Wednesday, February 20, 2008

Is gender and race no longer an issue in Presidential Politics?

As a sociologist I thought the first woman or African American to be President would have been a republican. Think Margaret Thatcher.

Fact is, research on women and African Americans who have made it to the top power positions in the military, economy, and the executive branch of government make tremendous sacrifices that white men don't.

So Condoleeza Rice is the perfect example. She has no family, she is not married.

Hillary Clinton, however, has not sacrificed. She has made it in a largely male world, law, but not by sacrificing. She is the feminist dream in so many ways.

Obama, however, is winning the race for the democratic nomination. He, however, fits more the profile of the minority member (race or gender minority) who makes it to the top of the powerful. Although he is not a republican, he is impecaably educated at the pinnacle of white powerful connections, Harvard. He has also shed all trappings of what frighten whites about blacks.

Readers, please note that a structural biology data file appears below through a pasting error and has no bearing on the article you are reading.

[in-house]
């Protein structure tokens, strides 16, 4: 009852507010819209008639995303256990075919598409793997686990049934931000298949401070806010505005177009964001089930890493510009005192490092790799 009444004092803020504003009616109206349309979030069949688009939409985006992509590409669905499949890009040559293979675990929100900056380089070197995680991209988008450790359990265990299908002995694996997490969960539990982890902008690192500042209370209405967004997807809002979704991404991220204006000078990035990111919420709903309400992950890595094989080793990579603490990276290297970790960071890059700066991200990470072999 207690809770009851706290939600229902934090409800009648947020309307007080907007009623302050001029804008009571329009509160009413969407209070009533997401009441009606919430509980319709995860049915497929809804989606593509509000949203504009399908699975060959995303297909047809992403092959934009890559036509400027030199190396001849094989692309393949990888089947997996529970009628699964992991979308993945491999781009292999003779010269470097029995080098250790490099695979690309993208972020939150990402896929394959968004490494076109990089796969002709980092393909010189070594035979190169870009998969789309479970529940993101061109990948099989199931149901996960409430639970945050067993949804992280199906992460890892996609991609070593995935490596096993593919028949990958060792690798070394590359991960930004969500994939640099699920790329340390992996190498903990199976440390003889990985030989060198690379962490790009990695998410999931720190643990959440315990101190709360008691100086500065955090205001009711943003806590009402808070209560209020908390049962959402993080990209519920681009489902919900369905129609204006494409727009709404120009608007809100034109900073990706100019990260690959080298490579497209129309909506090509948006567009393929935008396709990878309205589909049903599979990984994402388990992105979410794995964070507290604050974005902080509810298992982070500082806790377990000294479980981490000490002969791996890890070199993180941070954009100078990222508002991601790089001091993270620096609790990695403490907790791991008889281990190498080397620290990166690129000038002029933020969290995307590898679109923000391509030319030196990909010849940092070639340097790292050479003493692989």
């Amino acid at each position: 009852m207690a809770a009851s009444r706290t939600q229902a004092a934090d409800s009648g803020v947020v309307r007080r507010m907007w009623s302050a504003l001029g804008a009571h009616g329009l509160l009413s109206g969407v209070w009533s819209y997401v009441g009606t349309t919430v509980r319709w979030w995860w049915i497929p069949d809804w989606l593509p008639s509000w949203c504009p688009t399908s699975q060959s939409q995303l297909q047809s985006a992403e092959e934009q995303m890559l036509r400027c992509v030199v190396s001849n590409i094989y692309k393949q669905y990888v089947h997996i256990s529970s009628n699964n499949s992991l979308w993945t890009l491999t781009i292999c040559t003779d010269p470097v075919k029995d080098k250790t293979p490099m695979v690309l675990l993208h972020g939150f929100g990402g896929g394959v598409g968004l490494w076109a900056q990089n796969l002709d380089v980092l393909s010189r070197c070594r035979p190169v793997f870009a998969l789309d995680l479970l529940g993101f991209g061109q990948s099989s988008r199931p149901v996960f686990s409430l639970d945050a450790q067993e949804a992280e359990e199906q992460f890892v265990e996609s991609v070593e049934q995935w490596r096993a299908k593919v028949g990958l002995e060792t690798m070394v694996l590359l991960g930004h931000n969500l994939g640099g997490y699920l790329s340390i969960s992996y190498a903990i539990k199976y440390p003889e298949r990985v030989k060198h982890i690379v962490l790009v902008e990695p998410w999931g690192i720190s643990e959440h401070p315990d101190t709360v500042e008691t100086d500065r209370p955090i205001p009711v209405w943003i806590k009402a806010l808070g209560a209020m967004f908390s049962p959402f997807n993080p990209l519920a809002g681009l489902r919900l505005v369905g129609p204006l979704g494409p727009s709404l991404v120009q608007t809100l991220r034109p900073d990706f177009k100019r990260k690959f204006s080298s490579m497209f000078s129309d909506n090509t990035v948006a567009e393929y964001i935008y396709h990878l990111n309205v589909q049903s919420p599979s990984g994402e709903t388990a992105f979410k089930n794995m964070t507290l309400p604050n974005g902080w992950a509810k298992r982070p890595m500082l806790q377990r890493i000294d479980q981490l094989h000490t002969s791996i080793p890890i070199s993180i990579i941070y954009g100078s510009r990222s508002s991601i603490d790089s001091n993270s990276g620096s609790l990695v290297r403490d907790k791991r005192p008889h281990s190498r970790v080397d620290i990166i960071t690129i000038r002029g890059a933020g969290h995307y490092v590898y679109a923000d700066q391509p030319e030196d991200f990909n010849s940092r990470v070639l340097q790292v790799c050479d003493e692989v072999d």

Black women also indicate that they experience more discrimination as women than as African American. Tell that to the too many African American men in prison, but that is another story.

So, bottom line is this: Clinton challenges the prevailing gender beliefs more than Obama does about race beliefs. Hence, Obama is the more acceptable (and less threatenening). The early arms length that other Black leaders and Black voters held him, probably helped him tremendously among white voters. I'm referring here to the whole "he isn't black enough" junk that came out about him early in the campaign. You don't hear much about that any more.

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